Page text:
Paramount is casting a wide net with the ‘Star Trek’ films these days. The film franchise has been in uncertain territory ever since the release of ‘Star Trek Beyond’ back in 2016. Some of this is due to the fact that ‘Beyond’ underperformed at the box office, a particularly stinging blow given that it came in the franchise’s fiftieth anniversary year. But as more time has passed, it’s begun to seem more and more as though there’s a certain degree of creative uncertainty at play too, as if the powers that be are unsure of where they want to take this thing next.
This has been a difficult conclusion to escape for anyone who’s been following the development of the upcoming fourth film. First announced just ahead of the theatrical release of ‘Beyond’, the film was said to feature the return of Chris Hemsworth, who (briefly) played Captain Kirk’s father in J.J. Abrams’ 2009 reboot. And then, after a year plus of radio silence, we learned that Quentin Tarantino had pitched a ‘Star Trek’ film to Abrams and that development was now underway on that film. That seemed to be that for the Hemsworth-starring version of ‘Star Trek 4’ (written by J.D. Payne and Patrick McKay), as Mark L. Smith was assigned to write a script based on Tarantino’s pitch. And then it got out that Paramount had at least two ‘Star Trek 4’ scripts that were being developed in parallel.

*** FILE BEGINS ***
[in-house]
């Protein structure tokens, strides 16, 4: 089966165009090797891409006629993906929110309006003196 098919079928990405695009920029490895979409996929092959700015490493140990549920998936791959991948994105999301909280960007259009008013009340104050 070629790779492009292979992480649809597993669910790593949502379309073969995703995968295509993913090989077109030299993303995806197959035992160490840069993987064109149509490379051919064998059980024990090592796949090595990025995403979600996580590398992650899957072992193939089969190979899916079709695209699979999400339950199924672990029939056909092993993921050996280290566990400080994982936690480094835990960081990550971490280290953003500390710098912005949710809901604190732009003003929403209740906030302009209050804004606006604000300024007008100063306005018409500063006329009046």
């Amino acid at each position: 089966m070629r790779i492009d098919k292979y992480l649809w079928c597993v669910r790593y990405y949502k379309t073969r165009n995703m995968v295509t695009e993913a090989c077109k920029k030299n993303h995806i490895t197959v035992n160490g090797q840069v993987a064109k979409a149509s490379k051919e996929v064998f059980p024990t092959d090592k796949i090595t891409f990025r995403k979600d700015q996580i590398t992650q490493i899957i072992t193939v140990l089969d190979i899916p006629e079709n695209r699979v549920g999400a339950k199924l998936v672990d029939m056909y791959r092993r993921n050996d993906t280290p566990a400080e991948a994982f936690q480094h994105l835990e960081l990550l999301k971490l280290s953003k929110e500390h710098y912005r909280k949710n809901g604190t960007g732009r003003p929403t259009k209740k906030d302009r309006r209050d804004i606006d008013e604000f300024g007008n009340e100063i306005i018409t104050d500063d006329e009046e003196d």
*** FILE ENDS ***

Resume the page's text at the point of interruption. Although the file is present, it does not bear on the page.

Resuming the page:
But now we can begin making sense of this. This week at CinemaCon, Paramount officially announced that they are working on two new ‘Star Trek’ films. To be clear, that’s not “two competing scripts,” it’s “two movies.” Speaking at the conference, Paramount CEO Jim Gianopulos confirmed that the studio has partnered with Skydance to produce both films. Though Gianopulos did not specify, every indication is that this means we will see both the Payne/McKay and Tarantino/Smith films realized.
No word yet on when (or in what order) the two films will be released, but be sure to check back with ScienceFiction.com for more on these and other ‘Star Trek’ projects as it becomes available.